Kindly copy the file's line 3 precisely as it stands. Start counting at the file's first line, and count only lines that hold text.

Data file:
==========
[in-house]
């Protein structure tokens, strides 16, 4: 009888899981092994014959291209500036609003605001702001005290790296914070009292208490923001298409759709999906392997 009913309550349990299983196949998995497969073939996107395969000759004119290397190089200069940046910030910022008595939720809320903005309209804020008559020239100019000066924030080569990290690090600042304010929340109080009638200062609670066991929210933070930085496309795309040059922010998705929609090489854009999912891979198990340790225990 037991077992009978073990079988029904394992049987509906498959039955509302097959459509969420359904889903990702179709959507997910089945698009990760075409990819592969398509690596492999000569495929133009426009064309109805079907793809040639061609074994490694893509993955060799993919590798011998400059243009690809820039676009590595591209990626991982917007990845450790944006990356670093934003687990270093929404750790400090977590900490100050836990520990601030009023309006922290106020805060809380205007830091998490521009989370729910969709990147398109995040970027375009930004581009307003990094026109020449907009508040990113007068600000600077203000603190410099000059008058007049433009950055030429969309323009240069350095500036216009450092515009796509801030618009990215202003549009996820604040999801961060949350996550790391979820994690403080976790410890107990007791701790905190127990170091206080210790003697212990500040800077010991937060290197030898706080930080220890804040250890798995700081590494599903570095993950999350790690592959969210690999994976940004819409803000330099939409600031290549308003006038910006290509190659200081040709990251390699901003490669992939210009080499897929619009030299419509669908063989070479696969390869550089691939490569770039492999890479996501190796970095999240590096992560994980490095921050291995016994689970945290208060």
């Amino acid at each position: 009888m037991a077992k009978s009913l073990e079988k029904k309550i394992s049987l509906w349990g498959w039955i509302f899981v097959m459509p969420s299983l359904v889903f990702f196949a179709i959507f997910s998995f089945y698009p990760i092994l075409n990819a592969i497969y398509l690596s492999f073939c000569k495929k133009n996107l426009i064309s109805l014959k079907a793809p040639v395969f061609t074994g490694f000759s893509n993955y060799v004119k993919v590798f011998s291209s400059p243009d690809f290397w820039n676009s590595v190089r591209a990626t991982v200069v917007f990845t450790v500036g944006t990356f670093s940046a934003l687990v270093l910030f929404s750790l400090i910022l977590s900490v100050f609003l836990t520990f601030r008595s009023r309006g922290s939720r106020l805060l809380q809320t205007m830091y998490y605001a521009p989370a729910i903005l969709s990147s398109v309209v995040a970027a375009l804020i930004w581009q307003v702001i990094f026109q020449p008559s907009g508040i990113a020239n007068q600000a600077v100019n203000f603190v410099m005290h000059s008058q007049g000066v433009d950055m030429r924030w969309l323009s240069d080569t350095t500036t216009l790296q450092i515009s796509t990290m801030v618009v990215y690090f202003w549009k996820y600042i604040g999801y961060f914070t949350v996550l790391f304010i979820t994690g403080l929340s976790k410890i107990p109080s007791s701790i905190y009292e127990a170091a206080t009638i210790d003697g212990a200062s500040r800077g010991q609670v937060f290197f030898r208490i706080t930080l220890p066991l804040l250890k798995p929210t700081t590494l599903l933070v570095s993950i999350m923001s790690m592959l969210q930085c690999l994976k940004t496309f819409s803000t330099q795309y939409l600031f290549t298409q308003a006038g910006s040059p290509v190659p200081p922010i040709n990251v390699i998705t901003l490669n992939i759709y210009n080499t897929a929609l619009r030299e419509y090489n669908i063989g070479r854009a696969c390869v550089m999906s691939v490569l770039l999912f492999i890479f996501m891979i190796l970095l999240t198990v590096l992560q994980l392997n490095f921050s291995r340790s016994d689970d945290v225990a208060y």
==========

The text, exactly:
């Amino acid at each position: 009888m037991a077992k009978s009913l073990e079988k029904k309550i394992s049987l509906w349990g498959w039955i509302f899981v097959m459509p969420s299983l359904v889903f990702f196949a179709i959507f997910s998995f089945y698009p990760i092994l075409n990819a592969i497969y398509l690596s492999f073939c000569k495929k133009n996107l426009i064309s109805l014959k079907a793809p040639v395969f061609t074994g490694f000759s893509n993955y060799v004119k993919v590798f011998s291209s400059p243009d690809f290397w820039n676009s590595v190089r591209a990626t991982v200069v917007f990845t450790v500036g944006t990356f670093s940046a934003l687990v270093l910030f929404s750790l400090i910022l977590s900490v100050f609003l836990t520990f601030r008595s009023r309006g922290s939720r106020l805060l809380q809320t205007m830091y998490y605001a521009p989370a729910i903005l969709s990147s398109v309209v995040a970027a375009l804020i930004w581009q307003v702001i990094f026109q020449p008559s907009g508040i990113a020239n007068q600000a600077v100019n203000f603190v410099m005290h000059s008058q007049g000066v433009d950055m030429r924030w969309l323009s240069d080569t350095t500036t216009l790296q450092i515009s796509t990290m801030v618009v990215y690090f202003w549009k996820y600042i604040g999801y961060f914070t949350v996550l790391f304010i979820t994690g403080l929340s976790k410890i107990p109080s007791s701790i905190y009292e127990a170091a206080t009638i210790d003697g212990a200062s500040r800077g010991q609670v937060f290197f030898r208490i706080t930080l220890p066991l804040l250890k798995p929210t700081t590494l599903l933070v570095s993950i999350m923001s790690m592959l969210q930085c690999l994976k940004t496309f819409s803000t330099q795309y939409l600031f290549t298409q308003a006038g910006s040059p290509v190659p200081p922010i040709n990251v390699i998705t901003l490669n992939i759709y210009n080499t897929a929609l619009r030299e419509y090489n669908i063989g070479r854009a696969c390869v550089m999906s691939v490569l770039l999912f492999i890479f996501m891979i190796l970095l999240t198990v590096l992560q994980l392997n490095f921050s291995r340790s016994d689970d945290v225990a208060y």